Danny and Jenni, both team leaders, are now based in the same office but often work different shifts, allowing them to juggle childcare on their days off. Jenni credits their laid-back natures to being able to work together so closely. “We’re professional and never argue - even at home,” she tells HuffPost UK. “Until we tell new starters that we’re together, they don’t even realise.”
Relate counsellor Knowles says it is important to maintain professional boundaries at work when you’re in a relationship with a colleague. “If you’re working at the same level or in the same department you’ll need to navigate that together.” That’s particularly the case if you have a different level of seniority from your partner – colleagues may worry you’re getting preferential treatment if you’re dating the boss.
Willmott says romantic relationships between colleagues can create “significant issues” in the workplace. “Some of the risks occur where people blur the lines between professional and personal - acting inappropriately either because it’s going very well or very badly. Either way, they’re not respecting the professional environment – that’s when you get potential concerns around bullying, harassment or favouritism.”
Jessica, 30, and Lee, 28, met working for a travel company when Lee, who is from Glasgow, visited Vancouver, Canada, for training and got on really well. At the time, they were engaged to other people, but they kept in touch and built up a solid friendship. “Within two months, we were discussing how unhappy we were in our current relationships and that grew into more attraction towards each other,” recalls Jess. They both decided to call off their weddings, and Jessica moved to Glasgow.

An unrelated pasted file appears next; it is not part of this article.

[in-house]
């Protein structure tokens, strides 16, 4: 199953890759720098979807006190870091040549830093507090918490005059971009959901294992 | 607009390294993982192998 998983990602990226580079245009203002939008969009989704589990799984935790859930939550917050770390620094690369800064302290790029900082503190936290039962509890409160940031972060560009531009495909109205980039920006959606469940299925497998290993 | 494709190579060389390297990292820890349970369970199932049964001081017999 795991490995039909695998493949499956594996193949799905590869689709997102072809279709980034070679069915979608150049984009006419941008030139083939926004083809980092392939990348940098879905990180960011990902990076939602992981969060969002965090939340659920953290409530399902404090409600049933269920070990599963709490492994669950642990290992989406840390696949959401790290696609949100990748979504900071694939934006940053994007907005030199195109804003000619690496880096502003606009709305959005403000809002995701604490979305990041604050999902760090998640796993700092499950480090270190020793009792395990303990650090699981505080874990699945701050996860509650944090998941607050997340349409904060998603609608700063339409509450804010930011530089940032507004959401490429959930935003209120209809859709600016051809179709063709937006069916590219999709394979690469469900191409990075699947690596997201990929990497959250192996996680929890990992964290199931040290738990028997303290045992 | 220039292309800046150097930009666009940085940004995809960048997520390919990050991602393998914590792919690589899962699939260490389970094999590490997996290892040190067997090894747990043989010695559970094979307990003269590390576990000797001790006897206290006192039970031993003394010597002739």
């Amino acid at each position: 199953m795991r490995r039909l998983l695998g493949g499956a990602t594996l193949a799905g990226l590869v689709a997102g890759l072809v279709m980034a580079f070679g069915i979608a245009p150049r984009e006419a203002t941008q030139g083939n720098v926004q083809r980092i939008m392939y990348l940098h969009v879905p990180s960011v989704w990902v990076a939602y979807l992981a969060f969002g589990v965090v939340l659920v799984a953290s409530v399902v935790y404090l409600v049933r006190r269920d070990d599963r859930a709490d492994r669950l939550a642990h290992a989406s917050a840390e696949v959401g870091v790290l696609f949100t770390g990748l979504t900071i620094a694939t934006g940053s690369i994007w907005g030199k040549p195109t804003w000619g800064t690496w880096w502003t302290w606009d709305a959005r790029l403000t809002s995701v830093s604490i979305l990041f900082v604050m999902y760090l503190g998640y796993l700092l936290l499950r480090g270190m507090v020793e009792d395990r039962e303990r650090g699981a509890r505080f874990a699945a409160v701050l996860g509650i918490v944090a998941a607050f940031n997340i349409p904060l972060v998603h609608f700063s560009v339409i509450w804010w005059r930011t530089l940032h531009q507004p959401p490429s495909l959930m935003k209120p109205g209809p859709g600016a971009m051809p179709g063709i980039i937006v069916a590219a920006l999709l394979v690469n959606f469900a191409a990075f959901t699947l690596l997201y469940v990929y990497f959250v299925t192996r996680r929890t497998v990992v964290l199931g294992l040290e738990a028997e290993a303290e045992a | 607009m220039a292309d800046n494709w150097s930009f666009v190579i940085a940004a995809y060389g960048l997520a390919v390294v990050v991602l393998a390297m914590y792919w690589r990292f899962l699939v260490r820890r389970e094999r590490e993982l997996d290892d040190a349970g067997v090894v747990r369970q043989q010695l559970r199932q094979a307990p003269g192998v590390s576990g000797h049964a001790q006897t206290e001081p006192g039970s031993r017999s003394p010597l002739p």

“We sit next to each other, elbows nearly touching, every single day for eight hours,” says Jessica. “When people hear that we wake up together, take the train to work together, work together all day, and then go home together and hang out together all night, people think we are nuts. But it’s true. What makes it work for us is that we are best friends.”
The couple created their own workplace rules – including a ban on PDAs and talking about relationship issues at work – and always do their best not to start their work day cross with one another. Jess and Lee’s decision to keep domestic issues in the home, is a good one, says Knowles: “Avoid bad mouthing your partner in front of colleagues or bringing up personal anecdotes which may embarrass them.”
For Danny and Jenni, keeping work and life entirely separate is difficult as they often bring work home with them in the evening. That’s not a problem, because they have an explicit understanding of each other’s jobs, says Jenni. “We also remind each other to do things. Well, I often bang on at him because I know that he is quite laid back. I’m very organised, so sometimes I’ll just end up doing it [the task] for him,” she laughs.
For Kamil and Maria, co-running a business, the lines between work and play are often blurred. “We find ourselves working incredibly hard and often on Saturdays as well, as we carry our product demonstrations at stockists or run market stalls at farmers’ markets.” Their secret of success? “Sunday is without fail family day and our son’s day,” Kamil says.